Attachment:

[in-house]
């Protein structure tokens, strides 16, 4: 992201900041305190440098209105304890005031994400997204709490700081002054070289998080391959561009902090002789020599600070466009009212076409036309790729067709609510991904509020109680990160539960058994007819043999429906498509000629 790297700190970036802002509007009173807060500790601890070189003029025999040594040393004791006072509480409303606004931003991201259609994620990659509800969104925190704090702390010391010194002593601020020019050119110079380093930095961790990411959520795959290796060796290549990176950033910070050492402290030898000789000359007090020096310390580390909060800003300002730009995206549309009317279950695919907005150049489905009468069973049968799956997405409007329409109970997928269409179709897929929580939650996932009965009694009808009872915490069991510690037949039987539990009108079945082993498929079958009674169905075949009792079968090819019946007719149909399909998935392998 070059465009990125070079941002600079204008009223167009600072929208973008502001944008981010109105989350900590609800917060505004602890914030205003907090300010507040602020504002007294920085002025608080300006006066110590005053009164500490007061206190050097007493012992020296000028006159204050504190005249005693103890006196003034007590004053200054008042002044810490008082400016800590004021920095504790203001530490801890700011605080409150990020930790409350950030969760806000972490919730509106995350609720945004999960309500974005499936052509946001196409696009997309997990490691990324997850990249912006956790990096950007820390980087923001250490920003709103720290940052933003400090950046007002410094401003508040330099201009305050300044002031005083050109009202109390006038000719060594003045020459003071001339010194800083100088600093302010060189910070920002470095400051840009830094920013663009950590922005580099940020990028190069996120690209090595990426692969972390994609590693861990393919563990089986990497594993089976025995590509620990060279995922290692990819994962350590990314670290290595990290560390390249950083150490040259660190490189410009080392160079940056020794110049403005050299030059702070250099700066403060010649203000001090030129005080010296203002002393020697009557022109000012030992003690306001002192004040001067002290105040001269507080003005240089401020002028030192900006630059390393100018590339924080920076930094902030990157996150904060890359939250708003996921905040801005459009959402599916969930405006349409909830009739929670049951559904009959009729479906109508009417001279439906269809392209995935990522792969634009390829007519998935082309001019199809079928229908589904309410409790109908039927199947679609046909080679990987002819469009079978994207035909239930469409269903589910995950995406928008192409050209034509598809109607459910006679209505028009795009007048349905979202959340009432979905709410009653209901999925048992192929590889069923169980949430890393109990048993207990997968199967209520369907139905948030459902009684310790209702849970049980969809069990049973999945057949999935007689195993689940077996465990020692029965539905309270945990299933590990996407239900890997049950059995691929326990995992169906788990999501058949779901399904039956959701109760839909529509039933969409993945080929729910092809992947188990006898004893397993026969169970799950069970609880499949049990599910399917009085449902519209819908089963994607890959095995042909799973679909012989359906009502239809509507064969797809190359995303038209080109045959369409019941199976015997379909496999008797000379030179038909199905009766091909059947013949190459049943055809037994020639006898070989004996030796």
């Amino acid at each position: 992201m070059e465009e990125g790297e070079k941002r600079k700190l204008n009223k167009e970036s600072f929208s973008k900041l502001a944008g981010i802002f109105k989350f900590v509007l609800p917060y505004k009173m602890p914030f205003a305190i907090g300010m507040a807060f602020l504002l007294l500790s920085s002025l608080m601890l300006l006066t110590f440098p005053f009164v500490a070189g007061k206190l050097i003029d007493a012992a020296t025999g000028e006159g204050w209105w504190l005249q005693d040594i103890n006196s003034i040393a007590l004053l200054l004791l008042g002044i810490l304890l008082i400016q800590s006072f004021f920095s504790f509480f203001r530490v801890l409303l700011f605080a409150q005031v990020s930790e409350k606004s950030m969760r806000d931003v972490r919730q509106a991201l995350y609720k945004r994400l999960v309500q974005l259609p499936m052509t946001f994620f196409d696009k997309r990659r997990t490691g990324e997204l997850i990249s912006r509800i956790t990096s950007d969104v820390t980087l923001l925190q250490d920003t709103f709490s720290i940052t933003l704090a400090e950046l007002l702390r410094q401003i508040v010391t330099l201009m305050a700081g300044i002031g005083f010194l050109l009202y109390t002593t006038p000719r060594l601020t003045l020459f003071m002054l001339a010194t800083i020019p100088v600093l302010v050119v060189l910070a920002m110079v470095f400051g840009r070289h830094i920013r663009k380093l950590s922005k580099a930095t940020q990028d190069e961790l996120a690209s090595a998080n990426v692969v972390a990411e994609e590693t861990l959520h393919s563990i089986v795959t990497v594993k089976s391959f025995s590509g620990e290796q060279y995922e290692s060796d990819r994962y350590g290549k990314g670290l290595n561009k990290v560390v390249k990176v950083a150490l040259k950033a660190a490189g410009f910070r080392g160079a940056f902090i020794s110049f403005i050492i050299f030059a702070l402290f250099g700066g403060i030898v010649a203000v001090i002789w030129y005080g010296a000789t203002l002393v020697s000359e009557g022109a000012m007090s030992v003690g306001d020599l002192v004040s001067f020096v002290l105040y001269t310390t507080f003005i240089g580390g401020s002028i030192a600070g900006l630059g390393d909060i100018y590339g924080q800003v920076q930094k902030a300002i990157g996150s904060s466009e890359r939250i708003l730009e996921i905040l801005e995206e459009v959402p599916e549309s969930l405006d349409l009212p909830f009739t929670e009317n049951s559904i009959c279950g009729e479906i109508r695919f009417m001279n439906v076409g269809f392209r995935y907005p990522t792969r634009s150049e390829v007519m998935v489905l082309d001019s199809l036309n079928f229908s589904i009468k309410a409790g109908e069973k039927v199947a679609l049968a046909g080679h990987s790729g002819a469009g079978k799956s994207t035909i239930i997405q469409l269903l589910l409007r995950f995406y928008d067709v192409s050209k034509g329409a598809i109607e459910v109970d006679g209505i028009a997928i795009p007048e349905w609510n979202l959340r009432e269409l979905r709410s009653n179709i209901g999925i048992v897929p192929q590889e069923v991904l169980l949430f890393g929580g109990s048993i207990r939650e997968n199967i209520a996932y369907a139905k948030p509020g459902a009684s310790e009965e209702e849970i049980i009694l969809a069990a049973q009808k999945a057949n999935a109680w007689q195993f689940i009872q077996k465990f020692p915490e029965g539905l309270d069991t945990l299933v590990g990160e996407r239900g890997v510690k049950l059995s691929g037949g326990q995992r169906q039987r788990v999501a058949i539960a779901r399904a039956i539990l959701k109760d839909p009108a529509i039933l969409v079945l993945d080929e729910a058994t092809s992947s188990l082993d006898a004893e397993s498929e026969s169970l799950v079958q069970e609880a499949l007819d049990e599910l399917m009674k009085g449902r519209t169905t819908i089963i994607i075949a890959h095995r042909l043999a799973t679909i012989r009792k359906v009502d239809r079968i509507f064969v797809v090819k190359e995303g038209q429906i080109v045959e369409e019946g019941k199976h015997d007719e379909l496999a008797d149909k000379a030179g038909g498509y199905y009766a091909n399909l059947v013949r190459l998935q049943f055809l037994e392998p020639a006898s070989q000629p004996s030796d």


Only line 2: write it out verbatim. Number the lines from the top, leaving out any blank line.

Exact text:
């Protein structure tokens, strides 16, 4: 992201900041305190440098209105304890005031994400997204709490700081002054070289998080391959561009902090002789020599600070466009009212076409036309790729067709609510991904509020109680990160539960058994007819043999429906498509000629 790297700190970036802002509007009173807060500790601890070189003029025999040594040393004791006072509480409303606004931003991201259609994620990659509800969104925190704090702390010391010194002593601020020019050119110079380093930095961790990411959520795959290796060796290549990176950033910070050492402290030898000789000359007090020096310390580390909060800003300002730009995206549309009317279950695919907005150049489905009468069973049968799956997405409007329409109970997928269409179709897929929580939650996932009965009694009808009872915490069991510690037949039987539990009108079945082993498929079958009674169905075949009792079968090819019946007719149909399909998935392998 070059465009990125070079941002600079204008009223167009600072929208973008502001944008981010109105989350900590609800917060505004602890914030205003907090300010507040602020504002007294920085002025608080300006006066110590005053009164500490007061206190050097007493012992020296000028006159204050504190005249005693103890006196003034007590004053200054008042002044810490008082400016800590004021920095504790203001530490801890700011605080409150990020930790409350950030969760806000972490919730509106995350609720945004999960309500974005499936052509946001196409696009997309997990490691990324997850990249912006956790990096950007820390980087923001250490920003709103720290940052933003400090950046007002410094401003508040330099201009305050300044002031005083050109009202109390006038000719060594003045020459003071001339010194800083100088600093302010060189910070920002470095400051840009830094920013663009950590922005580099940020990028190069996120690209090595990426692969972390994609590693861990393919563990089986990497594993089976025995590509620990060279995922290692990819994962350590990314670290290595990290560390390249950083150490040259660190490189410009080392160079940056020794110049403005050299030059702070250099700066403060010649203000001090030129005080010296203002002393020697009557022109000012030992003690306001002192004040001067002290105040001269507080003005240089401020002028030192900006630059390393100018590339924080920076930094902030990157996150904060890359939250708003996921905040801005459009959402599916969930405006349409909830009739929670049951559904009959009729479906109508009417001279439906269809392209995935990522792969634009390829007519998935082309001019199809079928229908589904309410409790109908039927199947679609046909080679990987002819469009079978994207035909239930469409269903589910995950995406928008192409050209034509598809109607459910006679209505028009795009007048349905979202959340009432979905709410009653209901999925048992192929590889069923169980949430890393109990048993207990997968199967209520369907139905948030459902009684310790209702849970049980969809069990049973999945057949999935007689195993689940077996465990020692029965539905309270945990299933590990996407239900890997049950059995691929326990995992169906788990999501058949779901399904039956959701109760839909529509039933969409993945080929729910092809992947188990006898004893397993026969169970799950069970609880499949049990599910399917009085449902519209819908089963994607890959095995042909799973679909012989359906009502239809509507064969797809190359995303038209080109045959369409019941199976015997379909496999008797000379030179038909199905009766091909059947013949190459049943055809037994020639006898070989004996030796």